What Was the Industrial Revolution?
The Industrial Revolution was a period of major industrialization and innovation that took place during the late 1700s and early 1800s. The Industrial Revolution began in Great Britain and quickly spread throughout the world.
The American Industrial Revolution commonly referred to as the second Industrial Revolution, started sometime between 1820 and 1870. This period saw the mechanization of agriculture and textile manufacturing as well as a revolution in power, including steamships and railroads, that affected social, cultural, and economic conditions.
Understanding the Industrial Revolution
Although the Industrial Revolution occurred approximately 200 years ago, it is a period that left a profound impact on how people lived and the way businesses operated. Arguably, the factory systems developed during the Industrial Revolution are responsible for the creation of capitalism and the modern cities of today.
Before the revolution, most Americans made their living farming and lived in widespread rural communities. With the advance of factories, people began working for companies located in urban areas for the first time. Often the wages were low and conditions were harsh. However, working for businesses paid a better living than farming.
Production efficiency improved during the Industrial Revolution with inventions such as the steam engine. The steam engine dramatically reduced the time it took to manufacture products. More efficient production subsequently reduced prices for products—primarily due to lower labor costs—opening the marketing doors to a new level of customers.
The United States government helped businesses by instituting tariffs—taxes on foreign goods—so that products like steel made by U.S. companies was cheaper than foreign imports. Cheaper steel prices encouraged the development of infrastructure such as railroads and bridges during the American Industrial Revolution.
- The American Industrial Revolution commonly referred to as the second Industrial Revolution, started sometime between 1820 and 1870.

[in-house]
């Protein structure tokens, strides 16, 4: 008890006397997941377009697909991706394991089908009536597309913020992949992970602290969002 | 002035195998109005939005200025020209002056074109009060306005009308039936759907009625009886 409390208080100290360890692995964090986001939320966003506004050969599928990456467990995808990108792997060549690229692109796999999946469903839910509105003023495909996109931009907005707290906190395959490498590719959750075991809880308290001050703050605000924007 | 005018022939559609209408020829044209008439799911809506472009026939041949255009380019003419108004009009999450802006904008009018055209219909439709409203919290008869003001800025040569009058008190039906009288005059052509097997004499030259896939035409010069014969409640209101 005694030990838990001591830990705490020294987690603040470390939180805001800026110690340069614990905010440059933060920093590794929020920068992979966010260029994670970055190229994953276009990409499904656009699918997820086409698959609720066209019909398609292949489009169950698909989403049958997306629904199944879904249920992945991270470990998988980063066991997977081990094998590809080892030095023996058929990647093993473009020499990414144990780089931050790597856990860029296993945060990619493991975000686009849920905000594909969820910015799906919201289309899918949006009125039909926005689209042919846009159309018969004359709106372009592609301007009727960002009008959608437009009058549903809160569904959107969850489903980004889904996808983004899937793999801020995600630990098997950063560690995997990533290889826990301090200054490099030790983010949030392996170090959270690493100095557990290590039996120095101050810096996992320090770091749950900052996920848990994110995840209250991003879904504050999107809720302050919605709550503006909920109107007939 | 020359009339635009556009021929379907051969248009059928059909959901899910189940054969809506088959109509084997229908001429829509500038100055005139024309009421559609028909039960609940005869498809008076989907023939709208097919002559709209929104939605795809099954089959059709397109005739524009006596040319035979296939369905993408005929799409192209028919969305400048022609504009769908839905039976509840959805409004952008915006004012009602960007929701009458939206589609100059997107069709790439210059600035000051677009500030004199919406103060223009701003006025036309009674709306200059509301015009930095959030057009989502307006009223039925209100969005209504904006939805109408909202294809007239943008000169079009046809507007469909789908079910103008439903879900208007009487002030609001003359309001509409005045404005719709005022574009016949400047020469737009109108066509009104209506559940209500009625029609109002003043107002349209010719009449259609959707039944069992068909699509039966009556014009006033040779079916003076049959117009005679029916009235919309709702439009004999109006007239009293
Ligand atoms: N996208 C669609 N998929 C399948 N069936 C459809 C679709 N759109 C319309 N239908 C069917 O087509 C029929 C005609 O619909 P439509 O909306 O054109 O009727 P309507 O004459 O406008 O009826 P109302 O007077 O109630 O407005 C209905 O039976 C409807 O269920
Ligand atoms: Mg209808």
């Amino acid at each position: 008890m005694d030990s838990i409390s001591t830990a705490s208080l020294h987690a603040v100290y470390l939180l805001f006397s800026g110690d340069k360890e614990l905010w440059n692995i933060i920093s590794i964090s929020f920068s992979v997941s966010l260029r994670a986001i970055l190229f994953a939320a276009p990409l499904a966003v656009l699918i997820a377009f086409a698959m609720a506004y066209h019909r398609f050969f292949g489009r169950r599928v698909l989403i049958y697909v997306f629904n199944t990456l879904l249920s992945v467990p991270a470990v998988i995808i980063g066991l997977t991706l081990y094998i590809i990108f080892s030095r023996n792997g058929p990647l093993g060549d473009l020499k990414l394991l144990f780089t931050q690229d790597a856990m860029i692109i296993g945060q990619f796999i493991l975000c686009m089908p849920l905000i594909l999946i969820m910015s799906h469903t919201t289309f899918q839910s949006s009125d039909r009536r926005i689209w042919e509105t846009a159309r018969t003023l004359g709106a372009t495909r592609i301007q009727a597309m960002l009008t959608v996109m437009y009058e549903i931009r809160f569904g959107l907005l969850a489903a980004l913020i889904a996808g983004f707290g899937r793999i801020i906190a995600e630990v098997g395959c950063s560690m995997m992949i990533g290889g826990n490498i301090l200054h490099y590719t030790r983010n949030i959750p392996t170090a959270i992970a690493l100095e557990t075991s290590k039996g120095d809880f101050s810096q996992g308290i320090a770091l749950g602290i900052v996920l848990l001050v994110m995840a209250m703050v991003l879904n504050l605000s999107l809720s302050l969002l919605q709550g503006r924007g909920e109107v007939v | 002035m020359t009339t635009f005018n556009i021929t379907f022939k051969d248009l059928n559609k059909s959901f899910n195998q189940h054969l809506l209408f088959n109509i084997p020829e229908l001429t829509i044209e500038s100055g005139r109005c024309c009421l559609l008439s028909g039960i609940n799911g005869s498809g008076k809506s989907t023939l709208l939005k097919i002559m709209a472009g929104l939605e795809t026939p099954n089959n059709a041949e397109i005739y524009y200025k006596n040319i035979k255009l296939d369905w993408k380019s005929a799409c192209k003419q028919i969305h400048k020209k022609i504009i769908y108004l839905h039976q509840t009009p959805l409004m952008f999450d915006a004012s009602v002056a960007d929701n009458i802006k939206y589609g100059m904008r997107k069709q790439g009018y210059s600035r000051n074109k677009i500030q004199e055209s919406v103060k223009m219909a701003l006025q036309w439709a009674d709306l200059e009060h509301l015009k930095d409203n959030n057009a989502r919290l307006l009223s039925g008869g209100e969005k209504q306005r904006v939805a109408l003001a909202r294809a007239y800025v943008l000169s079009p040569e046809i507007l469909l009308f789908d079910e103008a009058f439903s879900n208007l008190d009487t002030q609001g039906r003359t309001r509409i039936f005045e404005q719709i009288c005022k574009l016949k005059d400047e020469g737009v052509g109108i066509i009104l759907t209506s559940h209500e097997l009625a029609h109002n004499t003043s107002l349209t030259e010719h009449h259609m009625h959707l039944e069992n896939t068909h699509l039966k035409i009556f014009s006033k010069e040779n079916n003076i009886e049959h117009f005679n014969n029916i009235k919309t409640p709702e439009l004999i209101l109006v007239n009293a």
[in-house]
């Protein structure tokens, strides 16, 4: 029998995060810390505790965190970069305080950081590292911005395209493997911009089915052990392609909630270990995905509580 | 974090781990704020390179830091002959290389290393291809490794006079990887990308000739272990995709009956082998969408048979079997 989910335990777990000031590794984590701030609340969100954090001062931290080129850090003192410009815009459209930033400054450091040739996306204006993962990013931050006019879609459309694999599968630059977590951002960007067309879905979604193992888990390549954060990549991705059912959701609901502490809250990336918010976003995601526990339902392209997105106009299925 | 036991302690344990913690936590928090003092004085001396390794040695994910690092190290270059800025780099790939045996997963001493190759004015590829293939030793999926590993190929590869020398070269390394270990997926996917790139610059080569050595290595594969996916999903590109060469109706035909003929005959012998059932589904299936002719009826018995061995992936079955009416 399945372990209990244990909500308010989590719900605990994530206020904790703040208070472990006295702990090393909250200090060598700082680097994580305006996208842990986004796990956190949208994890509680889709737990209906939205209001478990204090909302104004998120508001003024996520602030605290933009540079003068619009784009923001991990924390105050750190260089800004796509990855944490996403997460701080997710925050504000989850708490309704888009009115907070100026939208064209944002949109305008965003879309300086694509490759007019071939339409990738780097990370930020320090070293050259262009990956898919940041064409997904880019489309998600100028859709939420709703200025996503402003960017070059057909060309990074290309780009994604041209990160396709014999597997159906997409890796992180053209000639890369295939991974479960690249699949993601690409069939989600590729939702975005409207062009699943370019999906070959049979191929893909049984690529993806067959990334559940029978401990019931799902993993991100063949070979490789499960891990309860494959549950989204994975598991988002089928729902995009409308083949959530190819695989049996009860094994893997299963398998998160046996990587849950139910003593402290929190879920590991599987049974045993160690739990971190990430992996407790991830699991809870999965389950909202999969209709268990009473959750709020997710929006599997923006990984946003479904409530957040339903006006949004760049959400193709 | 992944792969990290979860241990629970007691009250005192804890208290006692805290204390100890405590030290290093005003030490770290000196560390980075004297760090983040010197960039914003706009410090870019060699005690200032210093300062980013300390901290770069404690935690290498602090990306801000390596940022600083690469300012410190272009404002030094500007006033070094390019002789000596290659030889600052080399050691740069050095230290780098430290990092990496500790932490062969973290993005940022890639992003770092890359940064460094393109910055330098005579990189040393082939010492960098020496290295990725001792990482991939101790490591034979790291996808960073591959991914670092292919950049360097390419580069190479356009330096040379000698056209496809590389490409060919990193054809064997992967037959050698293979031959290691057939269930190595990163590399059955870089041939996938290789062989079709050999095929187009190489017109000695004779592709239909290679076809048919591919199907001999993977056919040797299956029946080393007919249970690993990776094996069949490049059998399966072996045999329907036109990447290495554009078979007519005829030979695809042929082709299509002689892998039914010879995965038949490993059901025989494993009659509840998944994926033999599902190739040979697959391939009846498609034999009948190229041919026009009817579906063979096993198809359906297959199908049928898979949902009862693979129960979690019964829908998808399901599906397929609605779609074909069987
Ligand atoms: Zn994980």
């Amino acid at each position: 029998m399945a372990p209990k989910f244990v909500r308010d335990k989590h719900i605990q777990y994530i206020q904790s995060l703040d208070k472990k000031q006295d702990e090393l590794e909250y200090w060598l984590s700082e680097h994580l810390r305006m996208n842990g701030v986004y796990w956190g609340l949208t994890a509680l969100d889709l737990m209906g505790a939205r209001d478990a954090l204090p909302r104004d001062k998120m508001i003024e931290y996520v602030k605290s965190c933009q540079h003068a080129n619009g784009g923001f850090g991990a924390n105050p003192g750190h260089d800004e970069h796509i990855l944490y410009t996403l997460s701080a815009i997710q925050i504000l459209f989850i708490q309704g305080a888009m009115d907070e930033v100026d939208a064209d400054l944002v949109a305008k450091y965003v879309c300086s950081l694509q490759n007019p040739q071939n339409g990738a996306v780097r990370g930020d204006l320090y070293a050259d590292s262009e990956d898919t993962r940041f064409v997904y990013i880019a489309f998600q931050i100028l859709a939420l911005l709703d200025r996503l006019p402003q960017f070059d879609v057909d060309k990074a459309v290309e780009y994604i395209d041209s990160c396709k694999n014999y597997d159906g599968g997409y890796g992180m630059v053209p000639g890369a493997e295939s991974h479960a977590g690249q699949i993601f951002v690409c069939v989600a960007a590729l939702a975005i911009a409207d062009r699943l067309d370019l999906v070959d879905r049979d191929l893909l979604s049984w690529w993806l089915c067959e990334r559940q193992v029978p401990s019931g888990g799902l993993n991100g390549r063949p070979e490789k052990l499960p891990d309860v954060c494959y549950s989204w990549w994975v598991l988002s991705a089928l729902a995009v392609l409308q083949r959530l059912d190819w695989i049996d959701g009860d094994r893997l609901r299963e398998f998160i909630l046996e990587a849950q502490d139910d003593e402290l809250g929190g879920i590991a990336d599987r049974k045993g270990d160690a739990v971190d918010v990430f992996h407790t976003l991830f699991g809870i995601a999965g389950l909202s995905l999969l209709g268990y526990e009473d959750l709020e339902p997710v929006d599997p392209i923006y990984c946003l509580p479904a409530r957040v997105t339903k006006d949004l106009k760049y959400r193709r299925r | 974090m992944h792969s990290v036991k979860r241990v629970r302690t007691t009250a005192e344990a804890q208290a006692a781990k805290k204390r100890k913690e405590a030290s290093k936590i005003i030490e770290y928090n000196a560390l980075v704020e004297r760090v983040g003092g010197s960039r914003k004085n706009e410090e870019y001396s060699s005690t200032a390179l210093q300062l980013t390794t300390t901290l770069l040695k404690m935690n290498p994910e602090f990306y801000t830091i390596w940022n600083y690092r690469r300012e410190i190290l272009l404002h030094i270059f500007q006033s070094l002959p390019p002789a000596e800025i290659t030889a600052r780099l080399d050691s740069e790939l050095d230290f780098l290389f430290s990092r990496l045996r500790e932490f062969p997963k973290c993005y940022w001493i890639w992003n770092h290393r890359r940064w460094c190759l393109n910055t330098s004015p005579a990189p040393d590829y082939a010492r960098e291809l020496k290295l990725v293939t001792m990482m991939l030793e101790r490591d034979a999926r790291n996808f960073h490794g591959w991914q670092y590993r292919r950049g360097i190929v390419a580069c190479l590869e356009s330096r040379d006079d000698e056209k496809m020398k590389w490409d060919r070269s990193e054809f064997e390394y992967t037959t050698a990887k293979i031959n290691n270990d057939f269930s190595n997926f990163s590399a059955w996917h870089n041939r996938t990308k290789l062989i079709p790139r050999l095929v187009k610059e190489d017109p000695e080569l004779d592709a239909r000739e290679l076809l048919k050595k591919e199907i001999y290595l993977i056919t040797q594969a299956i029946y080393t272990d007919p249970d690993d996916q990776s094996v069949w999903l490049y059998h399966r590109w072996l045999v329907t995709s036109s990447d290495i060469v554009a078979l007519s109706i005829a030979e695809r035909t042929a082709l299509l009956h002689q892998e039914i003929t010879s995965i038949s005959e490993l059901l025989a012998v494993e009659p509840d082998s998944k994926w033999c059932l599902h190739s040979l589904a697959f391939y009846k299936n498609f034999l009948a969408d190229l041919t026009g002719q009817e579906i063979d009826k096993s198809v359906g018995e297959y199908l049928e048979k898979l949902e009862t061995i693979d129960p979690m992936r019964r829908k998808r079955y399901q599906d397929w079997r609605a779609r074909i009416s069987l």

- The Industrial Revolution led to inventions that included the telephone, the sewing machine, X-ray, lightbulb, and the combustible engine.
- The increase in the number of factories and migration to the cities led to pollution, deplorable working and living conditions, as well as child labor.
Increased Employment and Innovation
The Industrial Revolution created an increase in employment opportunities. As factories became widespread, additional managers and employees were required to operate them. Since most of the factories and large companies were located near the cities, the U.S. population migrated to urban areas often overwhelming the available housing.
Increased innovation led to higher levels of motivation and education that resulted in several ground-breaking inventions that are still used today. These inventions include the sewing machine, X-ray, lightbulb, calculator, and anesthesia.
Due to the Industrial Revolution's advancements, the nation saw the first combustible engine, the first incandescent light bulb, and the first modern assembly line used in manufacturing. The Industrial Revolution changed how people worked, the technologies available to them, and often where they lived.
Pitfalls of the Industrial Revolution
Although there were numerous advancements during the Industrial Revolution, the rapid progress caused many issues. As workers left their farms to work in factories for higher wages, it led to a shortage of food being produced.
The sharp increase in the number of factories led to an increased in urban pollution. Pollution wasn't contained to the factories as people flocked to the cities, the living conditions were deplorable as the urban resources were overwhelmed.
Sewage flowed in the streets in some cities while manufacturers dumped waste from factories into rivers. Water supplies were not tested and protected as they are today. As a result, regulations, and laws were enacted to protect the population.
The Industrial Revolution provided an incentive to increase profits, and as a result, working conditions in factories deteriorated. Long hours, inadequate remuneration, and minimal breaks became the norm. Child labor was a major issue. Health issues arose for many of the factory workers giving rise to the labor movement throughout the U.S.
Advancements in production
Growth in innovations and inventions
Workers earned higher wages
Improvements in transportation networks
Deplorable working conditions and child labor
Unsanitary living conditions and pollution
Real-World Examples of the Industrial Revolution
The first cotton mill was built after Samuel Slater brought Britain's manufacturing technology to the United States. The mill was powered by water bringing jobs and commerce to the Northeast. In the following years, many factories and mills were built using the same technologies.
In 1869, the first transcontinental railroad was completed and was a major accomplishment for the U.S. since it allowed the transportation of goods, people, and raw materials nationwide.
Also, during the American Industrial Revolution, Samuel Morse created the telegraph, which sent electric signals over a wire allowing the nation to communicate. Andrew Carnegie built the first steel mills in the U.S. while Alexander Graham Bell invented the telephone. (For related reading, see "Is Industrialization Good for the Economy?")